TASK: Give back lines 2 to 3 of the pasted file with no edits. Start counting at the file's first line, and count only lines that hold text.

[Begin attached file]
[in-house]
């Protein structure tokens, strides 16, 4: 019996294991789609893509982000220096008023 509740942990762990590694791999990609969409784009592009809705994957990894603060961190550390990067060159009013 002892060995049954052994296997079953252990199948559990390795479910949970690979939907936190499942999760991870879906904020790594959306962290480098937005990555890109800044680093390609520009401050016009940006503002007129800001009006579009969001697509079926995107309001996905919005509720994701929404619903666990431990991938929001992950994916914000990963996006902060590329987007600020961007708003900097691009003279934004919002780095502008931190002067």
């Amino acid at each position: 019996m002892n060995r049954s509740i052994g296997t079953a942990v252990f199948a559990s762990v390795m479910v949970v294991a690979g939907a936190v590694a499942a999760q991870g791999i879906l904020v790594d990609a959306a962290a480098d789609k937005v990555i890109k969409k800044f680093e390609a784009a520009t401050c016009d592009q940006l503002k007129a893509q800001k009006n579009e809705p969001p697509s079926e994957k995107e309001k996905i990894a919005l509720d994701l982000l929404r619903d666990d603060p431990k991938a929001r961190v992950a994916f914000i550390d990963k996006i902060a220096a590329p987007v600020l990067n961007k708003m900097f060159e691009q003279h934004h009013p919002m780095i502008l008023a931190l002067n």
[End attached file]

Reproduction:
């Protein structure tokens, strides 16, 4: 019996294991789609893509982000220096008023 509740942990762990590694791999990609969409784009592009809705994957990894603060961190550390990067060159009013 002892060995049954052994296997079953252990199948559990390795479910949970690979939907936190499942999760991870879906904020790594959306962290480098937005990555890109800044680093390609520009401050016009940006503002007129800001009006579009969001697509079926995107309001996905919005509720994701929404619903666990431990991938929001992950994916914000990963996006902060590329987007600020961007708003900097691009003279934004919002780095502008931190002067």
């Amino acid at each position: 019996m002892n060995r049954s509740i052994g296997t079953a942990v252990f199948a559990s762990v390795m479910v949970v294991a690979g939907a936190v590694a499942a999760q991870g791999i879906l904020v790594d990609a959306a962290a480098d789609k937005v990555i890109k969409k800044f680093e390609a784009a520009t401050c016009d592009q940006l503002k007129a893509q800001k009006n579009e809705p969001p697509s079926e994957k995107e309001k996905i990894a919005l509720d994701l982000l929404r619903d666990d603060p431990k991938a929001r961190v992950a994916f914000i550390d990963k996006i902060a220096a590329p987007v600020l990067n961007k708003m900097f060159e691009q003279h934004h009013p919002m780095i502008l008023a931190l002067n």